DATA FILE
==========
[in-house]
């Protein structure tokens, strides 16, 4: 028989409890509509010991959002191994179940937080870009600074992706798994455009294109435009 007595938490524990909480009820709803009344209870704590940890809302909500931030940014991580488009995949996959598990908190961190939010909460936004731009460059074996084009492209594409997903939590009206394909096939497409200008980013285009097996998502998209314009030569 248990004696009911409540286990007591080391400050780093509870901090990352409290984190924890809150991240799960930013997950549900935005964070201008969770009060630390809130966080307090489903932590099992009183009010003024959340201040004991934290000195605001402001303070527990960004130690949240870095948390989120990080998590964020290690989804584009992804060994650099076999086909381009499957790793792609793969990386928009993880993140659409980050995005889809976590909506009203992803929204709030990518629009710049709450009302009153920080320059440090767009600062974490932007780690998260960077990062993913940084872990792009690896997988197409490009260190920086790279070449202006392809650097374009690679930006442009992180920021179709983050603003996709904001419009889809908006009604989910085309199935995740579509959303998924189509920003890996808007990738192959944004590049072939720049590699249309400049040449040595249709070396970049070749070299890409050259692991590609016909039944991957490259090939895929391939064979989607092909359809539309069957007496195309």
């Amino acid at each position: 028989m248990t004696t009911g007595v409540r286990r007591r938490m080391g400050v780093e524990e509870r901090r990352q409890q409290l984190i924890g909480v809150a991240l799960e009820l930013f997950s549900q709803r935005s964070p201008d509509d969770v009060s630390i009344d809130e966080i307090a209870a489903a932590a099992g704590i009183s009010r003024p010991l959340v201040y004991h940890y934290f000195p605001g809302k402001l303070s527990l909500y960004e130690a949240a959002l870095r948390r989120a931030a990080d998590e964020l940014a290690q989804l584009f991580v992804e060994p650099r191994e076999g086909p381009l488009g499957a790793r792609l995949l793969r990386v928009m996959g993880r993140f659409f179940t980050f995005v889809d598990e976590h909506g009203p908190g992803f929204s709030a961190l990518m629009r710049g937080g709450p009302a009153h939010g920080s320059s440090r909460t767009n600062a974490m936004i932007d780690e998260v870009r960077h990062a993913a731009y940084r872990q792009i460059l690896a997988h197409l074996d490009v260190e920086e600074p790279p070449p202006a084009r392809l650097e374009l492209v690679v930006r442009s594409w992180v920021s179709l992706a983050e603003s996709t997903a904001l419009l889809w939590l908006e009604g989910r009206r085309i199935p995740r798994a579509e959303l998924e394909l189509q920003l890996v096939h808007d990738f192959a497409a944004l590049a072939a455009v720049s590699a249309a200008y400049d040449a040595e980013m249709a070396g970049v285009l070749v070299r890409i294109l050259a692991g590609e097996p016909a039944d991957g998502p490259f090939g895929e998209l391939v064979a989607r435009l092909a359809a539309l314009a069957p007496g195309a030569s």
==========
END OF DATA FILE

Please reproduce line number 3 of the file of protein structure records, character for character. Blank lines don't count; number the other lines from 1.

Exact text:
């Amino acid at each position: 028989m248990t004696t009911g007595v409540r286990r007591r938490m080391g400050v780093e524990e509870r901090r990352q409890q409290l984190i924890g909480v809150a991240l799960e009820l930013f997950s549900q709803r935005s964070p201008d509509d969770v009060s630390i009344d809130e966080i307090a209870a489903a932590a099992g704590i009183s009010r003024p010991l959340v201040y004991h940890y934290f000195p605001g809302k402001l303070s527990l909500y960004e130690a949240a959002l870095r948390r989120a931030a990080d998590e964020l940014a290690q989804l584009f991580v992804e060994p650099r191994e076999g086909p381009l488009g499957a790793r792609l995949l793969r990386v928009m996959g993880r993140f659409f179940t980050f995005v889809d598990e976590h909506g009203p908190g992803f929204s709030a961190l990518m629009r710049g937080g709450p009302a009153h939010g920080s320059s440090r909460t767009n600062a974490m936004i932007d780690e998260v870009r960077h990062a993913a731009y940084r872990q792009i460059l690896a997988h197409l074996d490009v260190e920086e600074p790279p070449p202006a084009r392809l650097e374009l492209v690679v930006r442009s594409w992180v920021s179709l992706a983050e603003s996709t997903a904001l419009l889809w939590l908006e009604g989910r009206r085309i199935p995740r798994a579509e959303l998924e394909l189509q920003l890996v096939h808007d990738f192959a497409a944004l590049a072939a455009v720049s590699a249309a200008y400049d040449a040595e980013m249709a070396g970049v285009l070749v070299r890409i294109l050259a692991g590609e097996p016909a039944d991957g998502p490259f090939g895929e998209l391939v064979a989607r435009l092909a359809a539309l314009a069957p007496g195309a030569s």